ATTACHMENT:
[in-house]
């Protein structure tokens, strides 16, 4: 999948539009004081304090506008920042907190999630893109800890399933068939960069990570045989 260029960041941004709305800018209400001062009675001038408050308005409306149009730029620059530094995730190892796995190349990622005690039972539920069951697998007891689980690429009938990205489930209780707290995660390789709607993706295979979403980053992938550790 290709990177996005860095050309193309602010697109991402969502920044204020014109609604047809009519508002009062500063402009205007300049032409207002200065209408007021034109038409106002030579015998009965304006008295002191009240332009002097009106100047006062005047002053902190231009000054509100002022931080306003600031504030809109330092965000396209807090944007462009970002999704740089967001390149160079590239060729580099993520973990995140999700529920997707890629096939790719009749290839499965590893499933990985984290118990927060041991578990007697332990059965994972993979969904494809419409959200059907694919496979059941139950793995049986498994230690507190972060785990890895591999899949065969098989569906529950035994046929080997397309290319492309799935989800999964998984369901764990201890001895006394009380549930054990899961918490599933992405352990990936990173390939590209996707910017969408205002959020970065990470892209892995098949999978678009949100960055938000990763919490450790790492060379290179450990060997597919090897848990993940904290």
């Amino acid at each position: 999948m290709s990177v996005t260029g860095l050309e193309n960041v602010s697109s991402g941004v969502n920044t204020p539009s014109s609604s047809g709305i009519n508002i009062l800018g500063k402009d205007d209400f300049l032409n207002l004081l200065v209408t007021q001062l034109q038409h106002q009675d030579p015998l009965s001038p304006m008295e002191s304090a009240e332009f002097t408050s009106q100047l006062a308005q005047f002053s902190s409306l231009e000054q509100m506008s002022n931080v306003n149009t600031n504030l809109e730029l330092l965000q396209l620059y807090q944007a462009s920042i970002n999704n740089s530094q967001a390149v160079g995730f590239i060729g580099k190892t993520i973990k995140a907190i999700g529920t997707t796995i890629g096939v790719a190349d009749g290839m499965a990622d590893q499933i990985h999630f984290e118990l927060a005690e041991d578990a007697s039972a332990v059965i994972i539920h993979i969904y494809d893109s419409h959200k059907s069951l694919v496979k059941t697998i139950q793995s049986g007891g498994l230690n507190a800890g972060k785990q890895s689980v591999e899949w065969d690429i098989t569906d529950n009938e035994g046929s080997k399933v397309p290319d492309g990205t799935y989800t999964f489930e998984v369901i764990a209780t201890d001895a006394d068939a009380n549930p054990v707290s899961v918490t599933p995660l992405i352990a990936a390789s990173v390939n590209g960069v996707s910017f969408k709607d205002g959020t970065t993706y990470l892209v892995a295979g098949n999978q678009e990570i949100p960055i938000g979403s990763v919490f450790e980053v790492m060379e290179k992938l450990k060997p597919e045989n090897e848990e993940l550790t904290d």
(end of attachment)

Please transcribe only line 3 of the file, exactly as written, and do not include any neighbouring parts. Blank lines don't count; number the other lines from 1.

């Amino acid at each position: 999948m290709s990177v996005t260029g860095l050309e193309n960041v602010s697109s991402g941004v969502n920044t204020p539009s014109s609604s047809g709305i009519n508002i009062l800018g500063k402009d205007d209400f300049l032409n207002l004081l200065v209408t007021q001062l034109q038409h106002q009675d030579p015998l009965s001038p304006m008295e002191s304090a009240e332009f002097t408050s009106q100047l006062a308005q005047f002053s902190s409306l231009e000054q509100m506008s002022n931080v306003n149009t600031n504030l809109e730029l330092l965000q396209l620059y807090q944007a462009s920042i970002n999704n740089s530094q967001a390149v160079g995730f590239i060729g580099k190892t993520i973990k995140a907190i999700g529920t997707t796995i890629g096939v790719a190349d009749g290839m499965a990622d590893q499933i990985h999630f984290e118990l927060a005690e041991d578990a007697s039972a332990v059965i994972i539920h993979i969904y494809d893109s419409h959200k059907s069951l694919v496979k059941t697998i139950q793995s049986g007891g498994l230690n507190a800890g972060k785990q890895s689980v591999e899949w065969d690429i098989t569906d529950n009938e035994g046929s080997k399933v397309p290319d492309g990205t799935y989800t999964f489930e998984v369901i764990a209780t201890d001895a006394d068939a009380n549930p054990v707290s899961v918490t599933p995660l992405i352990a990936a390789s990173v390939n590209g960069v996707s910017f969408k709607d205002g959020t970065t993706y990470l892209v892995a295979g098949n999978q678009e990570i949100p960055i938000g979403s990763v919490f450790e980053v790492m060379e290179k992938l450990k060997p597919e045989n090897e848990e993940l550790t904290d």